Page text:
Image by Bitzcelt.

Why I Don’t Check Facebook Till 6PM

Systems over Discipline

Herbert Lui
Jun 3, 2013 · 2 min read

Not impressed.

I hadn’t accomplished anything that day; instead, I was on the edge of my seat, refreshing my Gmail Inbox and browsing 9GAG. I hadn’t left my room except to make chicken fingers. It was not a good day.

I value self-discipline, but creating systems that make it next to impossible to misbehave is more reliable than self-control. - Tim Ferriss, in an interview with The Observer

The only good thing that came out of it — I realized I wanted to minimize that feeling of unproductivity as much as I could in the future. I created a list of what I call “efficiency rules”. Some include:

When the rules are there, it’s easier to resist giving in if I’m not feeling like working that day.

I’ve noticed that the days I’m most unproductive are the days that I break these rules. The days that I’m most bored are also the days I don’t abide by them; I lack the concentration to write or build things. So it’s a system that’s there to keep things in check — to make sure that even if I’m bored, I force myself to find something better to do.

37signals has written about the interruption tax. It’s also known as context switching. The evidence is there: being focused means losing less time to getting re-caught up back to where we were. Instead, we can use this time to get more stuff done. It’s kind of difficult when there’s the temptation of Facebook, the active pinging of messages or push notifications, and the urgent calls of e-mails.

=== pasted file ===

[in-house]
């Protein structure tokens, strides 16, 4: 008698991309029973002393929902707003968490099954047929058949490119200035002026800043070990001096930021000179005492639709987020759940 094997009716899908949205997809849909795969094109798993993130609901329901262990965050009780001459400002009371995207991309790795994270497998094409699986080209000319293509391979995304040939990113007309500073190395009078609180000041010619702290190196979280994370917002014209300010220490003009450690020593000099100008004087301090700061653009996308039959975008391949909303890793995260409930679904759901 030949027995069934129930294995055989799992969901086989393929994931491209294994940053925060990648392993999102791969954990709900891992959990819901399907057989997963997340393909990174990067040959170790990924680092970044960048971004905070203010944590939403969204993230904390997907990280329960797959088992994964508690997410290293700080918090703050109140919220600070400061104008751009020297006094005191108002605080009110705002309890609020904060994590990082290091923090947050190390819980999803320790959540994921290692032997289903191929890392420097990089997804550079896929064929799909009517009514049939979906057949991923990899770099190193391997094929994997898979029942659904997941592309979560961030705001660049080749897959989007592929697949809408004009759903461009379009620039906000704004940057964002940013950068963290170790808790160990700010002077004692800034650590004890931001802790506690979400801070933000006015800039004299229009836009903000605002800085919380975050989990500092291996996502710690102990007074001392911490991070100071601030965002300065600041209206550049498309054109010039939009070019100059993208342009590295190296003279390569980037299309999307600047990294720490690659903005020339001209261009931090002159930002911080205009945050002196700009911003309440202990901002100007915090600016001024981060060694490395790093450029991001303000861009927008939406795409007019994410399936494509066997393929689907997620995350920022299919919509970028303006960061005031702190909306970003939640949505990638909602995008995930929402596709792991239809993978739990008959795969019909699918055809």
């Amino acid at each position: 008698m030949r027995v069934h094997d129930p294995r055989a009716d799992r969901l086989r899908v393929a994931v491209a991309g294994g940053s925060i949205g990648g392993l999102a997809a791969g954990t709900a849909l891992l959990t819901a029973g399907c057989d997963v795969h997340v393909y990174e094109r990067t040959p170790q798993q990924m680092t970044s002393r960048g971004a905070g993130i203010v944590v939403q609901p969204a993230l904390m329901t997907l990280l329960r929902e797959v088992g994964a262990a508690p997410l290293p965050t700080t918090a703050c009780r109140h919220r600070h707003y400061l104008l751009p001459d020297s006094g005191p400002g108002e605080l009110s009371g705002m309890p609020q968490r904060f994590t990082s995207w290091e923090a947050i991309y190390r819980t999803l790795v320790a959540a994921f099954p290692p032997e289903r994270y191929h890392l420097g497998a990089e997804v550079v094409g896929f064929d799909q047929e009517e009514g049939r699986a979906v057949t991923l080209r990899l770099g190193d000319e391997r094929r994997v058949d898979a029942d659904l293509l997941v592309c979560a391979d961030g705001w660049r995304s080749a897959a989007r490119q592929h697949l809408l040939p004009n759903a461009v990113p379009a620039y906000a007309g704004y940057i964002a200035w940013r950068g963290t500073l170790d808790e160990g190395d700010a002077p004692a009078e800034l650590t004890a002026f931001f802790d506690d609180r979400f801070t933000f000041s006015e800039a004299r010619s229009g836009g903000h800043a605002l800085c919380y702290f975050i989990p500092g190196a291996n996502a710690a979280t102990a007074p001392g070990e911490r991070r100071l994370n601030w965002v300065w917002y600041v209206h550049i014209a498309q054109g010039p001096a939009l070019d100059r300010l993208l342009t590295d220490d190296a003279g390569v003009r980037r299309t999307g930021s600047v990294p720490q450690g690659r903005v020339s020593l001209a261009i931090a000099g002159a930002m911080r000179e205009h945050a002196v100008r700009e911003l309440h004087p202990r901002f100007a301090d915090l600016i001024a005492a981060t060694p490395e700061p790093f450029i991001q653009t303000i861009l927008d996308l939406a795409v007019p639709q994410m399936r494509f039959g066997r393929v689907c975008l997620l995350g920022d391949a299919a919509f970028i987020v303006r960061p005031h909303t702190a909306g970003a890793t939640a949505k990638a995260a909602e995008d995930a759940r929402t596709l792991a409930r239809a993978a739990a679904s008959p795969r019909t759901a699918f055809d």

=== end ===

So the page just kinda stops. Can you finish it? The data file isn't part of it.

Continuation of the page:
The problem isn’t just with productivity. It’s about focus and awareness. I don’t like what happens on Facebook, where my minifeed seems full of showsman-y activities or accomplishments. This post echoes my sentiments.

So, what happens if you’re not accessible every hour of the day?

Nothing. Nobody dies. You won’t. And now, even better: people won’t always expect you to get back to them ASAP, and you can get some more time to do the things you’ve always wanted to do.

Image by Bitzcelt.

Herbert Lui is exploring the intersection of art and entrepreneurship. You can connect with him on Twitter. He is the author of a free guide to building credibility online.

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Herbert Lui

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Covering creative careers and expectations (psychology). Author, “Creative Doing” (Holloway, 2021) https://www.holloway.com/cd Editorial director, WorkOS

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